Twenty

So the early start plan kinda went to pot because of other duties, but I did manage to get to woodies and get another tin of the willow colour of paint to do the second coat on the shed. And then, annoyingly, got the second coat out of the remainder of the first tin. Gah. Oh well, I’ll find something for it. Meanwhile the shed’s looking okay, but I didn’t manage to get the first coat of the cream colour on it, so that might make getting everything finished tomorrow a bit of fun.

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Can’t say that it looks like a massive difference with the second coat, especially as the colour darkens very noticeably on drying, but this stuff really does need the second coat when you look at it close up.

Then on to getting the cheese press done. I picked up the needed bits of threaded rod and such at woodies while getting the paint.

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The threaded rod will get cut into 1′ long sections to form the two side supports and the main screw and the various washers and nuts will secure it (the hooks are for my bench brush which is in need of a better home than hanging on the quick-release of the vice).

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The more difficult part of this has been getting a 2×2 chunk of wood down to something that vaguely looks like a handle if you squint and are blind. I was able to saw out a big chunk of the waste, and carve the basic shape very roughly with the gouges, but trying to get it even close to smooth was being a pain so out came the spokeshave, which promptly tore the crap out of the surface no matter how I twiddled with it. So I took a tip from Richard Maguire’s spoon rack series, took off the adjustment knobs completely, and set it by keeping the base flat on the bench and letting gravity put the blade in contact with the bench, then tightening the clamping screw. And it worked like a charm. It went from biting and skipping and destroying the face of the wood to looking like an actual woodworking tool being used by someone who was competent. Not sure how it managed that last bit, but I wasn’t complaining much. Before long I had an ugly lump-shaped chunk of tree branch and figured I should stop before I broke it too badly.

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Some butterfly nuts on the two side supports to cinch the crossbar on to the top of the cheese vessel, and a chunk of wood on the bottom of the screw to push against a plate in the cheese vessel and that’s your cheese press, more or less. First, some nuts needed epoxying and there was a small void to fill on the face of the board.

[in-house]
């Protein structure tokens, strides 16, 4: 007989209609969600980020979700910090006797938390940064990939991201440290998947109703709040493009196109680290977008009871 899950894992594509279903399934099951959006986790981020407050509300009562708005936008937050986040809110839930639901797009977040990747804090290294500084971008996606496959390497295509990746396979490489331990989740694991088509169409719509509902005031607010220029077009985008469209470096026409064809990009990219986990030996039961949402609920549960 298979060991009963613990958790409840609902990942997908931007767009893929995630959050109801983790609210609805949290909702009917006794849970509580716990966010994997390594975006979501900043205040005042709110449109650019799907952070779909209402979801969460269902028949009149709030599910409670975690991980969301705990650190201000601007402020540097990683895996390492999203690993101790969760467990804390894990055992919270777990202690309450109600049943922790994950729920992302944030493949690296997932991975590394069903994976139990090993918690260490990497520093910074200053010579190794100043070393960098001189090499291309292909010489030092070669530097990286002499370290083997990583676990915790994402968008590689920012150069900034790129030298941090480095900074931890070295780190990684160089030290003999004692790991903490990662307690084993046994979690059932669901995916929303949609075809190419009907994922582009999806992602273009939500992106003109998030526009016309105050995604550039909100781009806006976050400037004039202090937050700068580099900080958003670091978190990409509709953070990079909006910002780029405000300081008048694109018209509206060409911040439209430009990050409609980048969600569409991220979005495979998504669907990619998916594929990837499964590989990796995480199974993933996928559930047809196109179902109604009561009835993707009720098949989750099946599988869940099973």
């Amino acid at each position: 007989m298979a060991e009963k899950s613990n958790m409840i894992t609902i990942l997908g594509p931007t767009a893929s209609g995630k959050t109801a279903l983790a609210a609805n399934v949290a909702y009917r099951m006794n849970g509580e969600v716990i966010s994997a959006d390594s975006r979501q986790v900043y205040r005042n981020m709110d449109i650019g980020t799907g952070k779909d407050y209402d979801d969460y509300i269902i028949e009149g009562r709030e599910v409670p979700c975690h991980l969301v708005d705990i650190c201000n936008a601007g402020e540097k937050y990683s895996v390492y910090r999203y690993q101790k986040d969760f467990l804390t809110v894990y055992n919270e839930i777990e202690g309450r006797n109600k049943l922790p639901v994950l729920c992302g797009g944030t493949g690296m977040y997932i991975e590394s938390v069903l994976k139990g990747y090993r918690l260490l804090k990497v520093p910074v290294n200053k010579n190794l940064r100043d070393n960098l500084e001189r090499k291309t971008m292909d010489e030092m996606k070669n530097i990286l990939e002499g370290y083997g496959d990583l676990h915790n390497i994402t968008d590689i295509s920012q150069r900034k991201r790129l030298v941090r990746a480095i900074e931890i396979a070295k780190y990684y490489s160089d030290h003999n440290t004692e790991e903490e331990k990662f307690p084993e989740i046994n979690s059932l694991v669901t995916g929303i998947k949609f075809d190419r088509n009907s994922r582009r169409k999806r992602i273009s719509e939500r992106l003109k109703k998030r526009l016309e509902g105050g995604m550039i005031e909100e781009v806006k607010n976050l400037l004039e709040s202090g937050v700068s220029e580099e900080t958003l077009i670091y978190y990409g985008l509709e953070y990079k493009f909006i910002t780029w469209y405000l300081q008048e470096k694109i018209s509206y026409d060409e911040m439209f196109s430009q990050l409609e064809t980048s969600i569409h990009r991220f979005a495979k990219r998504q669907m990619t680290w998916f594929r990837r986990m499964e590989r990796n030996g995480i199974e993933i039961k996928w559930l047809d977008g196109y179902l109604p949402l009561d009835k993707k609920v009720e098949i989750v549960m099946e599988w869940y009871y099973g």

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Tomorrow I’ll clean up the boards and get them flat and shellac them, add the block on the end of the screw and I think that’ll be it finished. It’s not a very fancy thing after all. I’d like to put some springs on the side bits of threaded rod, but I couldn’t find any. Oh well, easy retrofit.

Of course, that last spokeshave session had a casualty…

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I know I said I’d make a hardwood vice face later on, but I think it might be sooner than I thought. I re-screwed it on, but I don’t want to glue it and I’m not sure those two screws are going to last. I’ll have to think about this one.

First though, on to resawing ash for slats. One or two of the resawing boards tonight were pains in the fundament with the blade wandering out of nowhere, but I was able to use the disston to get the line back on track and finish the cut without losing a board. Which let me write a very nice number indeed…

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20 slats out of three boards, with another three definitely unusable and another one as a very marginal call (ie. use it if we really need just one). That’s all the original plan called for. I don’t doubt I might find I need another two or four more, but I’ll try not to 😀

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In case anyone was wondering, yes, you can resaw 1″ thick 8″ wide ash boards by hand, and it’s not actually the most strenuous job in the world… but it’s not a lot of fun either really, and it can be finicky keeping the blade from wandering. As soon as I’m able to house it, I’m going to get a bandsaw.

Now, for the coming week, it’s planing in the thicknessing jig to get those 20 slats all down to size…

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